Pre-Romanesque (6th century)

Different Germanic tribes settled in Europe, combining classical Roman, Early Christian and Barbarian traditions into the style known as one of the first steps out of the “Dark Ages”.

The Palatine Chapel in Aachen (Germany)
The Palatine Chapel in Aachen (Germany)

image source : https://brewminate.com/charlemagnes-works-in-western-europe/


West Europe

The Merovingians, the Carolingians and the Ottonians

These Frank dynasties built large buildings with precisely cut stone like monastery churches and palaces, which building plans often resembled the ones of Roman basilicas. The structure of their buildings was based on the combination of block-units, forming a complex internal space and a correspondingly rich external silhouette, anticipating the vertical emphasis and other hallmarks of the Romanesque style.

Architectural elements commonly used :

St. Michael's Church, Hildesheim (Germany)
St. Michael’s Church, Hildesheim (Germany)
  • round arch;
  • barrel vaults;
  • piers and aisles with galleries above them;
  • semi-circular arches as windows, doors and arcades;
  • ornamented portals around the main door named tympanum.

 


image source : https://vialucispress.wordpress.com/2012/04/08/saint-michaels-church-hildesheim-jong-soung-kimm/


Codex Aureus at the abbey of Echternach
Codex Aureus at the abbey of Echternach (Luxembourg)

Influenced by the Byzantine style, the Ottonian art is characterized by bright colours. Its religious nature is due to the common practice of commission, either by the imperial court or the leading Church figures.  They used a variety of mediums :

  • illuminated manuscripts
  • ivory carvings
  • frescoes
  • sculptures with gilded adornments.

image source : https://www.froelichundkaufmann.de/faksimile/das-goldene-evangelienbuch-von-echternach-codex-aureus-epternacensis-faksimile.html#

 

North Europe

The Anglo-Saxons

The Anglo-Saxon identity took shape in Northern Europe giving life to highly intricate metalwork, ivory carving, sculpting and illuminated manuscripts with less interlace in favour of plant scrolls, which combined Celtic and Viking traditions. The Religious architecture though was generally simple and modest, without any sculptural decorations.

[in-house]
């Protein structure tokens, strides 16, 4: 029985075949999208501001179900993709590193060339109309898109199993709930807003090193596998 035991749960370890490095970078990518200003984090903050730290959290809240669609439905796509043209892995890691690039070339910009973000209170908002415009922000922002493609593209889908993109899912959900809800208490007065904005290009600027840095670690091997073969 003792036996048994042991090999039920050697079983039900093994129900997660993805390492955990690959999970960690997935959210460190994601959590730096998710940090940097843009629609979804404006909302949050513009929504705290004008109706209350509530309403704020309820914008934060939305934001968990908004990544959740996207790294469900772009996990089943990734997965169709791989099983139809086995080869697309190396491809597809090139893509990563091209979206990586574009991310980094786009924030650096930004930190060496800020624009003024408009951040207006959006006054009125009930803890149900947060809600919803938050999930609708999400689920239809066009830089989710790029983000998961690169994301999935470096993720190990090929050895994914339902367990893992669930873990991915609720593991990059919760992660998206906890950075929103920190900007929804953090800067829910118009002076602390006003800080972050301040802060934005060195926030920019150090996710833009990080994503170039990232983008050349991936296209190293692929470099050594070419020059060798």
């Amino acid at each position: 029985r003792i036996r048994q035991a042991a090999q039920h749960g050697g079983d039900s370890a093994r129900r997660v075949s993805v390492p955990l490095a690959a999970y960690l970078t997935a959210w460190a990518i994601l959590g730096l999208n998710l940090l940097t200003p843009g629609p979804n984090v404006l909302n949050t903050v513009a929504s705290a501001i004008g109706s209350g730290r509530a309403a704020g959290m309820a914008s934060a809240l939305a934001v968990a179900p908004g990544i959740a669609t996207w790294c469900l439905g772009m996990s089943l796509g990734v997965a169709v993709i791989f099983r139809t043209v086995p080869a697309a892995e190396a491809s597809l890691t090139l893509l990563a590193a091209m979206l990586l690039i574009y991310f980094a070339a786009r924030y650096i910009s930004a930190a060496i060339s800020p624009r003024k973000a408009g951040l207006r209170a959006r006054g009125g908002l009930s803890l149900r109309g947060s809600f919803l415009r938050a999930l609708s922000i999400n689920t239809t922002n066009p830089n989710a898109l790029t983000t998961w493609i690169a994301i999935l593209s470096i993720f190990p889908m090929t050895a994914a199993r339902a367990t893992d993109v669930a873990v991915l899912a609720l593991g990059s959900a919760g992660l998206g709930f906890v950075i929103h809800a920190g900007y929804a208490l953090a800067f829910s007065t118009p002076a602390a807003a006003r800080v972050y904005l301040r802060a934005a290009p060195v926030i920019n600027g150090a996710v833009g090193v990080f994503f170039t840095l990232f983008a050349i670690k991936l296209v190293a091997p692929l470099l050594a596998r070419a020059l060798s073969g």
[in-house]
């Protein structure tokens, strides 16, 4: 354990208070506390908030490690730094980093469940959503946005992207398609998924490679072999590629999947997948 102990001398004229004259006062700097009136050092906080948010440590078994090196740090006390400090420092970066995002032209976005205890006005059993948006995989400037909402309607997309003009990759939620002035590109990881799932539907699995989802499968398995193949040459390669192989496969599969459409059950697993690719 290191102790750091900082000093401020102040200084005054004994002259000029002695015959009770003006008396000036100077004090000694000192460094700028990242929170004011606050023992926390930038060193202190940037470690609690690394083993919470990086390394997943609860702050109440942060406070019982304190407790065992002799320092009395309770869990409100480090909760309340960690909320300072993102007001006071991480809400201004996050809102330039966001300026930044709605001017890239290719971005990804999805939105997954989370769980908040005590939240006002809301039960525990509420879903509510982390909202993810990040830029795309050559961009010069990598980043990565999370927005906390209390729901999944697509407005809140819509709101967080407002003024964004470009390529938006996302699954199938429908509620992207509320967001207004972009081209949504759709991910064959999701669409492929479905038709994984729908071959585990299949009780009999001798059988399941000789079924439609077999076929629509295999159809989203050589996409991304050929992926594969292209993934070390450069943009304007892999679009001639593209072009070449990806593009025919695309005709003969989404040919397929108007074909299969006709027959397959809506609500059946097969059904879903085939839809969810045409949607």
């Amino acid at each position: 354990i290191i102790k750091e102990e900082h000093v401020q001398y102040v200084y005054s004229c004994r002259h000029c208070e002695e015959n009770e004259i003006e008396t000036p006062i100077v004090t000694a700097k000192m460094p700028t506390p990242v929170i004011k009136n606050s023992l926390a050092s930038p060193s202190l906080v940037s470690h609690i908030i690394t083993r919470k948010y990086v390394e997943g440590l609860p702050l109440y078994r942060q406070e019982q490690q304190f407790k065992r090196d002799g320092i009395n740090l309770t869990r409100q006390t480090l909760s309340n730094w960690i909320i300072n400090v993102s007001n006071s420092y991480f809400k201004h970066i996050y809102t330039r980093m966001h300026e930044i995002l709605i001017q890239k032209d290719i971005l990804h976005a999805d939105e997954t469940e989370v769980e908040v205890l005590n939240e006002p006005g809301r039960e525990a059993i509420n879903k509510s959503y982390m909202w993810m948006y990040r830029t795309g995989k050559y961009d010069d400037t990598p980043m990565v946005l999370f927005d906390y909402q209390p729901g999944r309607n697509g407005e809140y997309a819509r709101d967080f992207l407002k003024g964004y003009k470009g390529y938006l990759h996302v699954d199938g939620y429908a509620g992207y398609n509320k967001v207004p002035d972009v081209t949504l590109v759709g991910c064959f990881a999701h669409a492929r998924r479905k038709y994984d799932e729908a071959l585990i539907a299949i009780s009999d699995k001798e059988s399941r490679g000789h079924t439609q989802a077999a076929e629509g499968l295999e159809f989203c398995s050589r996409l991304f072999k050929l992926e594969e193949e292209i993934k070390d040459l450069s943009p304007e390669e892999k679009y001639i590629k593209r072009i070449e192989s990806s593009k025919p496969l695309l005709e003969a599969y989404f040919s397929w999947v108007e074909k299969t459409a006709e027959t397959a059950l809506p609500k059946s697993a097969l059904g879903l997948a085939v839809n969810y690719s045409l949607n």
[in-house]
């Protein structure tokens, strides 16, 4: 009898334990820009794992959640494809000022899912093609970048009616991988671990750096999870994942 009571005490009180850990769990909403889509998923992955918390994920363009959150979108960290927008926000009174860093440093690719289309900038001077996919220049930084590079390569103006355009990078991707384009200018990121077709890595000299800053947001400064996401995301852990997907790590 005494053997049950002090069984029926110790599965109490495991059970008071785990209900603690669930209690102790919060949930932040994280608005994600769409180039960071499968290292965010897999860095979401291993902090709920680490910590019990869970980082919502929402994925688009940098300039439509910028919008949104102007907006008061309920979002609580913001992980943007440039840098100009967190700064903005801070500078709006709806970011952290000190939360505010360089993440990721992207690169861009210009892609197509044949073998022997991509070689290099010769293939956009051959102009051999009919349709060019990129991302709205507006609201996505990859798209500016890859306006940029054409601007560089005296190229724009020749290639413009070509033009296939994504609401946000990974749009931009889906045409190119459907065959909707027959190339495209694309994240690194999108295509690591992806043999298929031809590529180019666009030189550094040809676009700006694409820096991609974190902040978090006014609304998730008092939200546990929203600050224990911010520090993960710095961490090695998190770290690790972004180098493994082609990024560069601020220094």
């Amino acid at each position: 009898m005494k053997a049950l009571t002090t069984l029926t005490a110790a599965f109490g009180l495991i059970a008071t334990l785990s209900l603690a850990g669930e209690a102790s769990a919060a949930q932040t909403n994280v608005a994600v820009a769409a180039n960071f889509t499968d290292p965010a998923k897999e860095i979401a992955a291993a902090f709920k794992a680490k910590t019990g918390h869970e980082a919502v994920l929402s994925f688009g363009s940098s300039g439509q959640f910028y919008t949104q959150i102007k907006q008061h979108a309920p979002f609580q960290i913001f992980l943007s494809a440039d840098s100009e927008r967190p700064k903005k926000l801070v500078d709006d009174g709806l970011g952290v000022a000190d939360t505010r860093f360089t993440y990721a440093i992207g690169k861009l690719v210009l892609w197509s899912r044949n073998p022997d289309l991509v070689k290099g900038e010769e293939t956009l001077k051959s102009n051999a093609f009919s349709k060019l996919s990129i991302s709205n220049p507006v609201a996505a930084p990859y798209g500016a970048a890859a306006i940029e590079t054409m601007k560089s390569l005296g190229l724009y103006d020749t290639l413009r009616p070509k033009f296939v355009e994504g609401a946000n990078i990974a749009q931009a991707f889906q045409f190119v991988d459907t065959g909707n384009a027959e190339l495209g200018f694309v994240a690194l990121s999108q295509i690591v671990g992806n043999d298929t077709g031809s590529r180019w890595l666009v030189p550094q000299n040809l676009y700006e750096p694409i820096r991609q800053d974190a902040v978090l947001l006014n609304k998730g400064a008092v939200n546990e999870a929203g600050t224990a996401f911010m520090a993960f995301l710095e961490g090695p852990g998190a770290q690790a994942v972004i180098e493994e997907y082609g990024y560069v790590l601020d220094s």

Anglo-Saxon openwork silver disk brooch from the Pentney Hoard, British Museum - The Abbey of Kells (Irland)
– Anglo-Saxon openwork silver disk brooch from the Pentney Hoard, British Museum
– The Abbey of Kells (Irland)

image source : https://en.wikipedia.org/wiki/Anglo-Saxon_art#/media/File:Brit_Mus_17sept_005-crop.jpg

image source : http://www.discoverboynevalley.ie/boyne-valley-drive/heritage-sites/kells-town-%20monastic-sites


South Europe

The Visigoths, The Normans and The Longobards

The first form of Pre-Romanesque style in Spain and Portugal was the Visigothic art, bringing the horse-shoe arches to the latter Moorish style and developed jewellery.

The best preserved Visigothic monument Saint Frutuoso Chapel, Braga (Portugal)
The best preserved Visigothic monument Saint Frutuoso Chapel, Braga (Portugal)

image source : https://www.duartebelo.com/03-portugal/0302-lugares/056-fi066661.html


Italy benefited from the presence of the Arabs and the Normans which contributed to the First Romanesque. The exterior of their buildings was decorated with bands of ornamental blind arches called Lombard bands, paired with thick walls and lack of sculptures. The interior was usually filled with iconographic mosaics and frescos instead.

The Basilica of San Vitale, Ravenna (Italy)
The Basilica of San Vitale, Ravenna (Italy)

image source : https://it.wikipedia.org/wiki/Basilica_di_San_Vitale_(Ravenna)#/media/File:Basilica_di_San_Vitale_Mosaici.jpg


info source : https://en.wikipedia.org/wiki/Pre-Romanesque_art_and_architecture